Nairametric reported that the naira lost nearly a fifth of its value as it traded at N951.2/$ on the official Investor and Exporter forex window on Wednesday.   

This has affected local and international trade, especially the import of goods and services in the country, with reports stating that foreign suppliers have started rejecting letters of credit from Nigerian businesses.   

For the importation of visible goods, a letter of credit is a mode of payment.  

As requested by the customer, the bank promises in writing to pay the exporter a certain sum within a certain time frame in return for goods, as long as the customer provides the bank with the proper paperwork.   

Also, to import goods denominated in foreign currency into Nigeria through the CBN Single window, all importers are required by law to fill out Form M.

All exporters are required by law to fill out the Nigeria Export Proceed Form (NXP) before sending goods outside of the country.   

The current forex crisis in the country likely triggered the increase in the timelines for letters of credits, Forms M and NXP in the newly approved service charter by the Governor of the CBN, Yemi Cardoso.   

According to a statement from the CBN, the service charter is a prerequisite of the Business Facilitation Act 2022 that is meant to drive the ease of doing business in Nigeria.   

It enables the CBN to comply with SERVICOM’s directions on improving customer service delivery.  

Expert reaction   

Amid the rising free fall of the Naira both at the official Nigerian Foreign Exchange Market (NAFEM) and the unofficial market, financial experts had called on the Central Bank of Nigeria (CBN), to de-dollarise the economy by declaring any local transactions in the US dollars illegal.     

Speaking on strategies that can be used for the naira to regain strength, the founder and chief consultant of B. Adedipe Associates Limited (BAA Consult), Dr. Biodun Adedipe, said the CBN should stop government agencies from charging local operators and entities in US dollars.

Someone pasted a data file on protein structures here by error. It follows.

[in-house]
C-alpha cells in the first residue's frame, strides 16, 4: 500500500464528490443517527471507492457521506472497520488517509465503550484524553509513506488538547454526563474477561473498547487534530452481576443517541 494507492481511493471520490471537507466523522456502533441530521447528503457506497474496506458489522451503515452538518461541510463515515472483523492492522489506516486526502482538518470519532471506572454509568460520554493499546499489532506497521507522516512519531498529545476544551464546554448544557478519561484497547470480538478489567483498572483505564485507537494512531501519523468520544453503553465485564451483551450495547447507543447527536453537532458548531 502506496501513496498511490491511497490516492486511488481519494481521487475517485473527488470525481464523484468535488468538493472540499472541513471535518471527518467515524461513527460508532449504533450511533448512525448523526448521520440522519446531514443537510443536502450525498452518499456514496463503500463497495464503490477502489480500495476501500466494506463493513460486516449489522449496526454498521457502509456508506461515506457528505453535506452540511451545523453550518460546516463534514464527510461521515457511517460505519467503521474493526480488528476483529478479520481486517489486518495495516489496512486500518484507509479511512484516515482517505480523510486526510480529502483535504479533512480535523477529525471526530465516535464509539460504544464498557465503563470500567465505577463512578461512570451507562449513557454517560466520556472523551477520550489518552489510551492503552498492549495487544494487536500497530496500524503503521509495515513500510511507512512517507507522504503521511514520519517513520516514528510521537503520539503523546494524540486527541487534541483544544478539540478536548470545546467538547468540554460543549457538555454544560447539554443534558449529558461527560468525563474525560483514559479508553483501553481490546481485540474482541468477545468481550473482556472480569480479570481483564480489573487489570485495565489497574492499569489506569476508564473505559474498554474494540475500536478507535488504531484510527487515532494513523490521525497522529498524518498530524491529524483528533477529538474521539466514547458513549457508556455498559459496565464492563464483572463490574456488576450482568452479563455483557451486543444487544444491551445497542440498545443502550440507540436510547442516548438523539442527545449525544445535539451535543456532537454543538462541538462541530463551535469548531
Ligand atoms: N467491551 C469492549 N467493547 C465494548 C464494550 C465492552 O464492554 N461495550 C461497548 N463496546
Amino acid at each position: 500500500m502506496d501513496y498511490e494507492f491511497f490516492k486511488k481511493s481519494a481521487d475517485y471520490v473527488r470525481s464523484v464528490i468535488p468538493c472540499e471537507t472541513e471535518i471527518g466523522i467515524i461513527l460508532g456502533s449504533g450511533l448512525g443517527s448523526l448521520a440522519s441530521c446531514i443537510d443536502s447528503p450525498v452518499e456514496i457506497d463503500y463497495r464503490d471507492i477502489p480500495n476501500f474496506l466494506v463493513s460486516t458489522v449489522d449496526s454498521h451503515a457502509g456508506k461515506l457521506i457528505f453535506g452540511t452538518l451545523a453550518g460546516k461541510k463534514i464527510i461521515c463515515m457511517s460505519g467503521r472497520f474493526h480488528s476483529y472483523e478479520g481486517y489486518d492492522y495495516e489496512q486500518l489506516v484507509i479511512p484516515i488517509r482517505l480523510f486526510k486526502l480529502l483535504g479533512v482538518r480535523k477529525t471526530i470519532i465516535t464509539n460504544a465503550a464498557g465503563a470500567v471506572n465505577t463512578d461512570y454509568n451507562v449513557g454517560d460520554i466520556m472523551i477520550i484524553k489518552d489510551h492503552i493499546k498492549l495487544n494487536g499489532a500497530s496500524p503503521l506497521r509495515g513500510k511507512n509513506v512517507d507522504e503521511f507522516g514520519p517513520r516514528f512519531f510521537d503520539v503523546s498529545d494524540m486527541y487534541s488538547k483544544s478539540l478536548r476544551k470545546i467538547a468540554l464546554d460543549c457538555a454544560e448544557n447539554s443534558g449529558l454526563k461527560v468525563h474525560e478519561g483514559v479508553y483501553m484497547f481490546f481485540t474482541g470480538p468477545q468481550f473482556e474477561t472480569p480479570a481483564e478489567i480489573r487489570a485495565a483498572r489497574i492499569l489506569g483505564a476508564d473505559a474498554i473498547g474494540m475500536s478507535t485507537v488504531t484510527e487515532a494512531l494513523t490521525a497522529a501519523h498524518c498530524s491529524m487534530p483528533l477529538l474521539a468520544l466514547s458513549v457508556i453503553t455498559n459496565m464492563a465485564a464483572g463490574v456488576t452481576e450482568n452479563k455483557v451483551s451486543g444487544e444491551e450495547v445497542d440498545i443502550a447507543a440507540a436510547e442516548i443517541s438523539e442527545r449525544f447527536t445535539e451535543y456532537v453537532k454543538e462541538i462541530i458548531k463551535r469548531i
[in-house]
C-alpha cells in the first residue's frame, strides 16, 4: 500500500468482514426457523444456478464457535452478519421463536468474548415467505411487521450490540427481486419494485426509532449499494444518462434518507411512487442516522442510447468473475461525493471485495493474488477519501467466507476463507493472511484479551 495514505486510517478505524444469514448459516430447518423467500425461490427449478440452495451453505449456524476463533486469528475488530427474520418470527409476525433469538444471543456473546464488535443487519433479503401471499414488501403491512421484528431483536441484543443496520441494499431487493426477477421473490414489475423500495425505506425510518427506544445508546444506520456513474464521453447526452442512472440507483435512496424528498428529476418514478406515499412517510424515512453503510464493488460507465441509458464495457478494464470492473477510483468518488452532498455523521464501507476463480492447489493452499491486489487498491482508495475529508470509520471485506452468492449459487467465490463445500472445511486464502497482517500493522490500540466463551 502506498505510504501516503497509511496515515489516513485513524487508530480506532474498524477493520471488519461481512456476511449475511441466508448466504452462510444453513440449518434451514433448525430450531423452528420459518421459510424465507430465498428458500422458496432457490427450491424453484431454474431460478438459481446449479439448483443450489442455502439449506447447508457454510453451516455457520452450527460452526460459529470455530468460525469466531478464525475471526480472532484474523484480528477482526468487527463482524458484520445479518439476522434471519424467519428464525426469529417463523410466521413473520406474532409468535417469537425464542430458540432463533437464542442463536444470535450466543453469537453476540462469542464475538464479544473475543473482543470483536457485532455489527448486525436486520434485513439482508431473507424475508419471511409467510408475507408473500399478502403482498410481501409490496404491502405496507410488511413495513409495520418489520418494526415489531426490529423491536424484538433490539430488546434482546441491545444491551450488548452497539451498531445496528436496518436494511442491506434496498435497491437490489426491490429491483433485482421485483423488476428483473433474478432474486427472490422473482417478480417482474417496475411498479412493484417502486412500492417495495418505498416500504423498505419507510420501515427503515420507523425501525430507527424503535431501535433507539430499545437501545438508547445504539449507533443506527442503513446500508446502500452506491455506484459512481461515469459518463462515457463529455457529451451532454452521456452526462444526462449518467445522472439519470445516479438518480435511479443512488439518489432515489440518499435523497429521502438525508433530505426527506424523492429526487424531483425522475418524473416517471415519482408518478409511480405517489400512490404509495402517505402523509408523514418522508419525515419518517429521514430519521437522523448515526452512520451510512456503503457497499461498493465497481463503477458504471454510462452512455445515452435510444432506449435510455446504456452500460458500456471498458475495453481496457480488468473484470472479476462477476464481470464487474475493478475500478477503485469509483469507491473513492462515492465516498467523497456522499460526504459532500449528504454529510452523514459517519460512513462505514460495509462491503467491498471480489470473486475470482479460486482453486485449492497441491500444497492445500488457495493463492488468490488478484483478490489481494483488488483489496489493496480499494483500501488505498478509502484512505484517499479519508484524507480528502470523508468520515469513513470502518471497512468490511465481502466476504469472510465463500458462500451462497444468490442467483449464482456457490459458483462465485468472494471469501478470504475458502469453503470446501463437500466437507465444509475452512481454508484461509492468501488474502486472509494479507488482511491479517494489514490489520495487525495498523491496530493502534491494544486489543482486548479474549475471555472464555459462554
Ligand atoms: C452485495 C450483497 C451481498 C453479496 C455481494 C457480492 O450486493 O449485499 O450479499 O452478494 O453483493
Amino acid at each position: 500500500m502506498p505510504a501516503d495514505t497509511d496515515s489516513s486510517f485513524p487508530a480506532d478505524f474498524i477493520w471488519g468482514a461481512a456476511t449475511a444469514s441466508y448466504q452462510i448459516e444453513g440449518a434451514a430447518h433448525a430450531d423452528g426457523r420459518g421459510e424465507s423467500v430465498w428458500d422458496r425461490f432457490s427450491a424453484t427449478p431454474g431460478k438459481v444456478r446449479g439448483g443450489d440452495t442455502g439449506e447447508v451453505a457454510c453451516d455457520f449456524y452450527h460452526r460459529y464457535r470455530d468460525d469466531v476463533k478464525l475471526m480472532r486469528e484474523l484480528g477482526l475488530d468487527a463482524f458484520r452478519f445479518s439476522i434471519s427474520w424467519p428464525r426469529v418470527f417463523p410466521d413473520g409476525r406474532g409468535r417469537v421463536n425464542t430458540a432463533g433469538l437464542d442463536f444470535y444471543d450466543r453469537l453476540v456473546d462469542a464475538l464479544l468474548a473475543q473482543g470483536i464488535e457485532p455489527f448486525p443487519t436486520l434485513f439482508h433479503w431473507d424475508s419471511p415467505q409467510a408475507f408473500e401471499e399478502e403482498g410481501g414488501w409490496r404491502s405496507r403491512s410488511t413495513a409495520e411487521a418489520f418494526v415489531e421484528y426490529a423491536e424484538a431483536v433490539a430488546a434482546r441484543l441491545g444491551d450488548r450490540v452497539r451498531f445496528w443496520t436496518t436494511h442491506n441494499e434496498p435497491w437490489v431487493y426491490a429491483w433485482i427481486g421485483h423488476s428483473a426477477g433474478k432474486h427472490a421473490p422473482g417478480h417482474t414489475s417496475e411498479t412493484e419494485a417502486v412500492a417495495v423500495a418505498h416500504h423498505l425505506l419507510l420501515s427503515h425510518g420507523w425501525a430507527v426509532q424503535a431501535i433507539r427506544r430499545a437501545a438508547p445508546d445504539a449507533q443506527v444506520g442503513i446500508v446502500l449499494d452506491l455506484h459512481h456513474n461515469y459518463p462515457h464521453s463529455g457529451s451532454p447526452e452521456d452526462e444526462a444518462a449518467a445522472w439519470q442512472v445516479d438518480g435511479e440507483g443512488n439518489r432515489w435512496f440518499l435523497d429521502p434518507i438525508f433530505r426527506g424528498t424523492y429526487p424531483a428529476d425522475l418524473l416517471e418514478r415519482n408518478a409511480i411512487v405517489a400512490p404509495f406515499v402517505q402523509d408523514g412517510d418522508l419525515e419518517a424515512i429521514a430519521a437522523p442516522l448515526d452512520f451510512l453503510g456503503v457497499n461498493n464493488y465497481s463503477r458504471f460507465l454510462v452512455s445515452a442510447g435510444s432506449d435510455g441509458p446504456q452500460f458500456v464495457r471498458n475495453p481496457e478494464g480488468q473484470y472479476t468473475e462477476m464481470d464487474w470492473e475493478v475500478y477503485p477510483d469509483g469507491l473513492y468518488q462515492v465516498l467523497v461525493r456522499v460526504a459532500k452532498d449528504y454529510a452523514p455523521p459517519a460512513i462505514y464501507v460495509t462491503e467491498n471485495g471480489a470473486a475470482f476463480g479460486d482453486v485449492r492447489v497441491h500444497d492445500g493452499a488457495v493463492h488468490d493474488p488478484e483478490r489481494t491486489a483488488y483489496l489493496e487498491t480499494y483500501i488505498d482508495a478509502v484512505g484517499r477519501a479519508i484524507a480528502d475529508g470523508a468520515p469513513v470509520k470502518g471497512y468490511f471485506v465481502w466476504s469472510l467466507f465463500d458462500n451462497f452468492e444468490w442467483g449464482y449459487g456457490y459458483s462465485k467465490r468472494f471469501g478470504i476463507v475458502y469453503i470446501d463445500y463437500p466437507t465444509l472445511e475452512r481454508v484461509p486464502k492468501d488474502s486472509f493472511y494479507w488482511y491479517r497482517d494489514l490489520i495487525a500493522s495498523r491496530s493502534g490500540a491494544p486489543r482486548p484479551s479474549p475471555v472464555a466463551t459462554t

According to him, the sale of crude oil to local refineries should also be made in Naira rather than in US dollars.     

  • Adedipe said: “CBN should deal transparently with participating banks at the I&E Window. De-dollarize the economy by declaring as illegal any local transactions in US dollars (sale of assets, rent/leases, and other services, including school fees and medical bills) and ensure that government agencies stop charging local operators and entities in US dollars (quite common in the maritime sector).     
  • “Other suggestions include the need to ensure that the sale of crude oil to local refineries should be made in Naira rather than dollars. “     
  • “President Bola Tinubu should have a direct engagement with bank CEOs to generate ideas and use moral suasion to enlist their support for the market reforms. Face the reality that unified exchange rates (not any different than floating the Naira) is a poor policy choice for a structurally defective and weak economy like ours,” he added.     

 

Credit: Nairametrics

Leave a Reply

Your email address will not be published. Required fields are marked *

cross-circle
linkedin facebook pinterest youtube rss twitter instagram facebook-blank rss-blank linkedin-blank pinterest youtube twitter instagram